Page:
“You must be the change you want to see in the world,” Gandhi said

Tennyson's greatness lies not only in the overwhelming success of his intent, the flowing beauty of his poetry, and his brilliant use of legendary materials, but most of all in the enduring relevance of his achievement. More than ever, we need to be reminded of Arthur's legacy, in this time of the drastic crisis of confidence that the intelligentsia of the West has been experiencing since 1945, whose seriousness has been growing incrementally since 1963.

Where Arthur advised "prayer"—a willful ordering of sensibility comprised of directed hope bolstered by faith—in the face of fortune's confusion, we have forgotten even to formulate any kind of purposeful attitude that can later be used to orchestrate experience. Instead we have allowed events to overwhelm us, and so the imminence of evolutionary advance escapes us, and such inertia can prove to be fatal, for although imminent, progress is not inevitable. As Tennyson showed, for those of us trapped in the second stage, struggle is still necessary to effect further development, and struggle requires an act of will.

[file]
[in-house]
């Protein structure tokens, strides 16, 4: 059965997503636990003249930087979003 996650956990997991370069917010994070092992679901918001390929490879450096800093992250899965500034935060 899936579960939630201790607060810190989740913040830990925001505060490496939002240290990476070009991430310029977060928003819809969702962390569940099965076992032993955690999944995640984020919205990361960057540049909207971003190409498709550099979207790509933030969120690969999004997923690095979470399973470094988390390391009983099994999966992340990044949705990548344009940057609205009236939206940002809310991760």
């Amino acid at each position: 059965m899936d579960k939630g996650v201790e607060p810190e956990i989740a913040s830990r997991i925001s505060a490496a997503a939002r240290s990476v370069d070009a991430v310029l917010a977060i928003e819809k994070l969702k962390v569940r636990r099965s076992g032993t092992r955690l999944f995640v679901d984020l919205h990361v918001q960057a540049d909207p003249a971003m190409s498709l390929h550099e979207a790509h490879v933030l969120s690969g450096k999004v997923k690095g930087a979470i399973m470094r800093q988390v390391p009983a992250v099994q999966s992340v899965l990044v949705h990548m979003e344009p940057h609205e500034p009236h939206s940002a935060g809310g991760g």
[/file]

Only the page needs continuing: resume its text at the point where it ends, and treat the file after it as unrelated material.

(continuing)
Yet even in the face of such a danger of paralyzing despair as we now face, Tennyson provides a bright glimmer of hope. We must not forget how similar to our own age was the time of anarchy in which Arthur departed as his idealism seemed to fade. To counter the fashionable cynicism of our age, Tennyson thoughtfully included the promise of Arthur's approaching return. For Arthur, and the ascendant spirit of man he represents, is like the sun with which he merges. In its absence, the chaos of night darkness reigns, but in accord with a cosmic schedule, it will return, bringing illumination, and with it the warm stuff of life.

* * * * *


Alfred Lord Tennyson. Idylls of the King and a Selection of Poems, ed. by Oscar Williams (New York, 1961), page l01. All page references refer to this edition, the Signet Classic, which unfortunately does not number the lines of the poem.


Tennyson. Alfred Lord. Idylls of the King and a Selection of Poems, ed. by Oscar Williams. New York, 1961.